Submitted by Guest on Thu, 2012-08-09 16:13
I recently joined the CTC family in May, and have felt so fortunate to be a part of such a genuine group of dedicated people. Through my work stateside I have quickly learned that this organization is so much bigger than itself. There is such an immense sense of community, which enables CTC to make extraordinary things happen.
Upon arriving in Maai Mahiu, the struggles of the people became all too apparent. On the first day, we toured the Kenya Office and encountered a deep sense of what it means to be part of the CTC community. We were greeted by the smiling faces of the Malaika Mums, a remarkable group of women who sew all of our LIFE Line products. We were then taken next door to visit the classrooms of the Malaika Kids, the special-needs children of these women. We moved along to each office designated for our five initiatives: education, economy, environment, community and health. The coordinator of each initiative explained their daily tasks and walked us through their respective workspaces where they instantly transformed into roles that reflected the relationships they had constructed within their specialty “bubble”. We noticed the ease and respect within an atmosphere of cooperation. With intentions so honest and relationships so intimate, I recognized the difference between wanting to leave a positive mark on the world and striving everyday through action to actually do so.
As our trip drew to an end, we reflected on the precious opportunity of working with the courteous people of Maai Mahiu. It was then that I realized the community of Maai Mahiu itself has been the essential ingredient to CTC’s success. Everyone that I had the honor of meeting had such unshakable spirits. It was this integrity and the collective belief that the power behind people relies on relationships built within an entire community, which really amazed me.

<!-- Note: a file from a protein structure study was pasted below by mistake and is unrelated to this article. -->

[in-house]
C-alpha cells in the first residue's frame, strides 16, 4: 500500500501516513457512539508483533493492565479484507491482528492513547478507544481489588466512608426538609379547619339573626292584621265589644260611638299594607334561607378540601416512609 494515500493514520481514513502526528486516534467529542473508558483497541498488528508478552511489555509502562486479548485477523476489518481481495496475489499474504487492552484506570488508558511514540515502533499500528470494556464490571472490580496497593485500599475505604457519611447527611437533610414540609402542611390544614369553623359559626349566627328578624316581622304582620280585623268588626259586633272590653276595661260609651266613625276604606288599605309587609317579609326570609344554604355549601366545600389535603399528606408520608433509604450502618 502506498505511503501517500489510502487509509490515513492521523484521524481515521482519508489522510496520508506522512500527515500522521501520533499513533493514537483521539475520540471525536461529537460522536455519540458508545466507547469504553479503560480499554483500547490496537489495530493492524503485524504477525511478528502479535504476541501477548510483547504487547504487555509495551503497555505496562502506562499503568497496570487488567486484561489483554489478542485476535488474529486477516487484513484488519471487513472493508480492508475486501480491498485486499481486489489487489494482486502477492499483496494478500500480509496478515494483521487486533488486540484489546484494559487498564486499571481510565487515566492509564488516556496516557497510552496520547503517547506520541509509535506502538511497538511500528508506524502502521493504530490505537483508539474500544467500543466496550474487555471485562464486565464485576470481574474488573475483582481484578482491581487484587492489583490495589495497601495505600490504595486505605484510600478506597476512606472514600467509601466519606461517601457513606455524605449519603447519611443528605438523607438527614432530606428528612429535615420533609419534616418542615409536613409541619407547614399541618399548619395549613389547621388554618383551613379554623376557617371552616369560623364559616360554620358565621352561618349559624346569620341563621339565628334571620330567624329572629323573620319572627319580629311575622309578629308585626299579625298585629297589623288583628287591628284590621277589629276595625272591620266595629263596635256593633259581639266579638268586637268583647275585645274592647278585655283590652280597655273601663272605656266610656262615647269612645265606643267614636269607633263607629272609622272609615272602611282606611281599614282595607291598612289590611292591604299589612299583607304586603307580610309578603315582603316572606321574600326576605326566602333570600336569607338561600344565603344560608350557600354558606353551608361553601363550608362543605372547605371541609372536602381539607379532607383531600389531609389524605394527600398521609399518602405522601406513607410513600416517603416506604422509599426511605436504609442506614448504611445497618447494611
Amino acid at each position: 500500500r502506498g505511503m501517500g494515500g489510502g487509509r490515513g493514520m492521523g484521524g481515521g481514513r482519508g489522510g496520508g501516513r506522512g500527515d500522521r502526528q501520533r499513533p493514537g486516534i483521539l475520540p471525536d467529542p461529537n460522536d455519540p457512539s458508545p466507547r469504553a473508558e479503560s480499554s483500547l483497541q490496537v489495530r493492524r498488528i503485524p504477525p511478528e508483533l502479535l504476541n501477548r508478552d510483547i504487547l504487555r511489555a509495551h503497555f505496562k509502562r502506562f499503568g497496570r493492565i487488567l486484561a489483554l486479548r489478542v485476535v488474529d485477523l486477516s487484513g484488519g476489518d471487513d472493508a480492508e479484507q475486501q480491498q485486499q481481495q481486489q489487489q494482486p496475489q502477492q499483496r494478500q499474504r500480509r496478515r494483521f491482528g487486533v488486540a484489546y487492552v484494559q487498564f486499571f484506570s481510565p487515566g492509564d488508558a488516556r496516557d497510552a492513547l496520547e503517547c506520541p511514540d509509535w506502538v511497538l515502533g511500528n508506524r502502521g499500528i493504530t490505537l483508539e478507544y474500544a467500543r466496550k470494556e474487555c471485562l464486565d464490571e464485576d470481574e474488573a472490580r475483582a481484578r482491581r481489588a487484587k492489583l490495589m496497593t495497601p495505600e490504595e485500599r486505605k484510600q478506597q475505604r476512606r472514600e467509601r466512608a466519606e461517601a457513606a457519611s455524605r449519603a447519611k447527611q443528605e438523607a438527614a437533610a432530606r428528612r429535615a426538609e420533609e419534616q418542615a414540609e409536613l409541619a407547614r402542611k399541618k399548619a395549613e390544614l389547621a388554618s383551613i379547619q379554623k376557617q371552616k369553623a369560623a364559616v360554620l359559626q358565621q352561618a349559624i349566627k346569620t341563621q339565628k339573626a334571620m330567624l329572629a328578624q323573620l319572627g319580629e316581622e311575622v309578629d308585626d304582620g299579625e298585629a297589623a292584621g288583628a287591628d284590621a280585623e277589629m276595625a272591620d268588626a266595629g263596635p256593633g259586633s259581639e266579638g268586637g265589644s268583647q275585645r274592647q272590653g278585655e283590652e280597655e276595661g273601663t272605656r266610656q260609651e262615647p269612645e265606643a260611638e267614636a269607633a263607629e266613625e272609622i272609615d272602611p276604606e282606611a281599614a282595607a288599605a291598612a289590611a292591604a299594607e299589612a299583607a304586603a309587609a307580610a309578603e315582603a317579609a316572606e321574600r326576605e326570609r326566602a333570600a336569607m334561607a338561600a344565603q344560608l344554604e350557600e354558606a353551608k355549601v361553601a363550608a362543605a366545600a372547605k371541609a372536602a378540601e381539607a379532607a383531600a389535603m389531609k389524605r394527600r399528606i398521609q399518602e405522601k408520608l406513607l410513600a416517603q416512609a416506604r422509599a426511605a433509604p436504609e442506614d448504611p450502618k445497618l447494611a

I was glad on so many levels that I participated in the experience of traveling to Kenya with CTC. Looking back on it, the main impression I came away with is that happiness has absolutely nothing to do with poverty. The children I interacted with, even in that short period of time, were so HAPPY, so content with their day, their families, and their community. It struck me that what these people are missing in economic riches, they have in an abundance of spirit.
Nowhere was that more evident than the day we spent with the Maasai children. These children of all ages, caring for each other, many in tattered clothing, many with significant health conditions were absolutely in LOVE with their day when we visited. Their spontaneous play, song, dance, was something I know I will never forget. Its something I think we need in our country: a value in our community. Ubuntu.
photos by Olivia Hauger